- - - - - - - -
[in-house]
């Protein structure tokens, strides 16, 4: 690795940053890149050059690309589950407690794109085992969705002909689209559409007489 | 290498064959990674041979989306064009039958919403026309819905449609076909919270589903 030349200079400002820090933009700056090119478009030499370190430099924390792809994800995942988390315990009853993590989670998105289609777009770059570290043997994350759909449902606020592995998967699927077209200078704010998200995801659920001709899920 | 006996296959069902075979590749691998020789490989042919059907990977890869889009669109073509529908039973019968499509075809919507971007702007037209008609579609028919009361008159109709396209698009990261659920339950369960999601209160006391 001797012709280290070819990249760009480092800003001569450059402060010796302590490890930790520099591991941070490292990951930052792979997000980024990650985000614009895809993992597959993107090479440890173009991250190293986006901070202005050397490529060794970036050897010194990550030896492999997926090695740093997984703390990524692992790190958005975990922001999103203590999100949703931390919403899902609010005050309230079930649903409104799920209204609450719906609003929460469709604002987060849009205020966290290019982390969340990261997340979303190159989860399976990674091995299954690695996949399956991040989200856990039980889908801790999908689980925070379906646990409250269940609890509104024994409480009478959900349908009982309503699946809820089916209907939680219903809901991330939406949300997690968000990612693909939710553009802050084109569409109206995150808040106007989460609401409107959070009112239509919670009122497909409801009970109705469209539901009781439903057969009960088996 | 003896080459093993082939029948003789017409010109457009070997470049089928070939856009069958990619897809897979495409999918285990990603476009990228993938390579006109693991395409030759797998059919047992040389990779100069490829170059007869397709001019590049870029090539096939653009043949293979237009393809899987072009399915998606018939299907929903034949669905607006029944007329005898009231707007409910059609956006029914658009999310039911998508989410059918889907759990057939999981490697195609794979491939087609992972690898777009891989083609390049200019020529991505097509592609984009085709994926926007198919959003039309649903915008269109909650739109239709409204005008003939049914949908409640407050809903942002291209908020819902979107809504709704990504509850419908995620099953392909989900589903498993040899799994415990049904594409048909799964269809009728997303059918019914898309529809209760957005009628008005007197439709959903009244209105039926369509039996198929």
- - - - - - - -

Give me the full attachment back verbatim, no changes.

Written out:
[in-house]
């Protein structure tokens, strides 16, 4: 690795940053890149050059690309589950407690794109085992969705002909689209559409007489 | 290498064959990674041979989306064009039958919403026309819905449609076909919270589903 030349200079400002820090933009700056090119478009030499370190430099924390792809994800995942988390315990009853993590989670998105289609777009770059570290043997994350759909449902606020592995998967699927077209200078704010998200995801659920001709899920 | 006996296959069902075979590749691998020789490989042919059907990977890869889009669109073509529908039973019968499509075809919507971007702007037209008609579609028919009361008159109709396209698009990261659920339950369960999601209160006391 001797012709280290070819990249760009480092800003001569450059402060010796302590490890930790520099591991941070490292990951930052792979997000980024990650985000614009895809993992597959993107090479440890173009991250190293986006901070202005050397490529060794970036050897010194990550030896492999997926090695740093997984703390990524692992790190958005975990922001999103203590999100949703931390919403899902609010005050309230079930649903409104799920209204609450719906609003929460469709604002987060849009205020966290290019982390969340990261997340979303190159989860399976990674091995299954690695996949399956991040989200856990039980889908801790999908689980925070379906646990409250269940609890509104024994409480009478959900349908009982309503699946809820089916209907939680219903809901991330939406949300997690968000990612693909939710553009802050084109569409109206995150808040106007989460609401409107959070009112239509919670009122497909409801009970109705469209539901009781439903057969009960088996 | 003896080459093993082939029948003789017409010109457009070997470049089928070939856009069958990619897809897979495409999918285990990603476009990228993938390579006109693991395409030759797998059919047992040389990779100069490829170059007869397709001019590049870029090539096939653009043949293979237009393809899987072009399915998606018939299907929903034949669905607006029944007329005898009231707007409910059609956006029914658009999310039911998508989410059918889907759990057939999981490697195609794979491939087609992972690898777009891989083609390049200019020529991505097509592609984009085709994926926007198919959003039309649903915008269109909650739109239709409204005008003939049914949908409640407050809903942002291209908020819902979107809504709704990504509850419908995620099953392909989900589903498993040899799994415990049904594409048909799964269809009728997303059918019914898309529809209760957005009628008005007197439709959903009244209105039926369509039996198929």